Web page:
This is everywhere, keeping the city healthy.54915_10151289594890625_1903161895_o (1)

When art gets public space and attention

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Plenty of chairs. Can’t be tired for long.134036_10151316754635625_19978666_o

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A bus stop waits for engines and hearts.200935_10151289591855625_1225518007_o

Subway entry. Tranquil stairs now.413297_10151289591430625_532724696_o

Wanna call? Have the coins?337165_10151289580085625_1804629126_o

Go round and round, child.175206_10151289589560625_1230927842_o

Time’s everything.415679_10151316773120625_1116823728_o

 

 

 

Great Stirrup Cay In Bahamas

We had a wonderful time at Great Stirrup Cay, which is a private, 250-acre island in Bahamas owned by Norwegian Cruise Line (NCL).

The cay has crystal clear water and soft white sand beaches. Swim, snorkel, sunbathe; there’s a mini Straw Market for shopping; midday beach-side BBQ for lunch; Hippo water slide: world’s largest inflatable water slide – 40 feet high, 175 feet long.

Lucayan Indians first inhabited the island, followed by Spanish explorers, and the British. Slave traders were active in the 19th century. The cay was used during the American Civil War; then as an American base to fight German submarines active in the Caribbean during World War II. And before NCL bought the island from an oil company, the US Air Force used it as a satellite tracking station.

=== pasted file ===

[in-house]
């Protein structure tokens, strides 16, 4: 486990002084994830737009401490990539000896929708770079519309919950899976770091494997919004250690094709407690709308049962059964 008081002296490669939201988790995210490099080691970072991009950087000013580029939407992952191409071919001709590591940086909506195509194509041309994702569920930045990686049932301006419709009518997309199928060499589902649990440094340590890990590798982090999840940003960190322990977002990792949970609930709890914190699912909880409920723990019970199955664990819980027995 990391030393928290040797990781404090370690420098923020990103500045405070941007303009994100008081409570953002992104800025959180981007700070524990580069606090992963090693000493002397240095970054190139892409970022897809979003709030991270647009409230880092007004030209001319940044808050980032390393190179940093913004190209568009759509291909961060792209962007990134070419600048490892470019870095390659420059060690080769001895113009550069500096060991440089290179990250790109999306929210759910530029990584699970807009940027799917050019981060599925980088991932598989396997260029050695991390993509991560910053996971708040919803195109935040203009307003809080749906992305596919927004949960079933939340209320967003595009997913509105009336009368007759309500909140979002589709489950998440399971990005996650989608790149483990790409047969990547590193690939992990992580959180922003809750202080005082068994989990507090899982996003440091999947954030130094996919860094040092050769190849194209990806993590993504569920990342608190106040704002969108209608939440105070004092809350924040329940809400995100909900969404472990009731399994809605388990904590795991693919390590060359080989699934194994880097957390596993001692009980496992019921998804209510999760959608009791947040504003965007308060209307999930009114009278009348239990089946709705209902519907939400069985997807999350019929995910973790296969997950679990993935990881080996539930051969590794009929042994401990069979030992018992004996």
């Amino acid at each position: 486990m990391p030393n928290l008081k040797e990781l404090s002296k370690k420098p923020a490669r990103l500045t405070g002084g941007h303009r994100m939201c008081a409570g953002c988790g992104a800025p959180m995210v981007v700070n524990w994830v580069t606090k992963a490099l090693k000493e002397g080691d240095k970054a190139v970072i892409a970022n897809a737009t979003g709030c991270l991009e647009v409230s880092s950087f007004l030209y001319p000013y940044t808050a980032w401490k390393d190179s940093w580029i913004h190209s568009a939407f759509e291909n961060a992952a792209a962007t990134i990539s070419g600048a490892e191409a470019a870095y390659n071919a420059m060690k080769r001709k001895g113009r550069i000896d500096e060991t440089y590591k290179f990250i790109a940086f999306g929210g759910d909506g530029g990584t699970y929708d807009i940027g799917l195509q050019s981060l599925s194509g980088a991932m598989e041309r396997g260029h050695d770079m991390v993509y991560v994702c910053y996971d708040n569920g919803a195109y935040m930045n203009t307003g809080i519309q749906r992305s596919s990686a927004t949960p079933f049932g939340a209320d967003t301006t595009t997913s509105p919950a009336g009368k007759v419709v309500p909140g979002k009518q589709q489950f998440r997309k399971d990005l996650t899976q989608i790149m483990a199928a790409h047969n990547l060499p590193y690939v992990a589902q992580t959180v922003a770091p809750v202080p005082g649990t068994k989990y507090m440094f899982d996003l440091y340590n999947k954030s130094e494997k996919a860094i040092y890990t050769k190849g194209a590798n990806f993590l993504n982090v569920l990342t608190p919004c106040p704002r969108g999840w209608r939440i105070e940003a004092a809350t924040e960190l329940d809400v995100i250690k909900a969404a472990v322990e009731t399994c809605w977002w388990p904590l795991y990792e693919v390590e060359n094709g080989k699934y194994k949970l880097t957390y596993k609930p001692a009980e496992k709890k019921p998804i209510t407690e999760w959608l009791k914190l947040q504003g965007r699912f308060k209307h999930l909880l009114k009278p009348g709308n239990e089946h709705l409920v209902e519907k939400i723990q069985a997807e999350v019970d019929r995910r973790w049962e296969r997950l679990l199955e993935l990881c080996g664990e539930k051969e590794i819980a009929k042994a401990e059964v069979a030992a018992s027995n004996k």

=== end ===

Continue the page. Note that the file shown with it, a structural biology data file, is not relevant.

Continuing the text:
Swim or snorkel beside a school of tropical fish; or get a photo taken with a waiter-in-water.

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Beach chairs may outdo the blue of the sky.204

A lifeguard’s best rock-seat

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New arrivals

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Approaching the cay

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Coconut palm – the common treeaa

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Soft white sand beaches

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The mini Straw Market

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Calm ocean breeze

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Hammock-ing relaxes

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Hippo Water Slide

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Dusk’s approaching the island224

Reflections

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In Central Park last year, I observed the bride’s costume and the groom’s coziness.

So many cameras, including mine, focused on them. The couple had their cameraman click their pictures. None – it was possible – had time for reflection.

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Later, the couple – in some uncertain corner of their subconscious – were reflecting, perhaps: where they were, when this began, and how this would end.

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But, they possibly refrained from fretting about past or worrying about future. They possibly accepted the reflections of the present.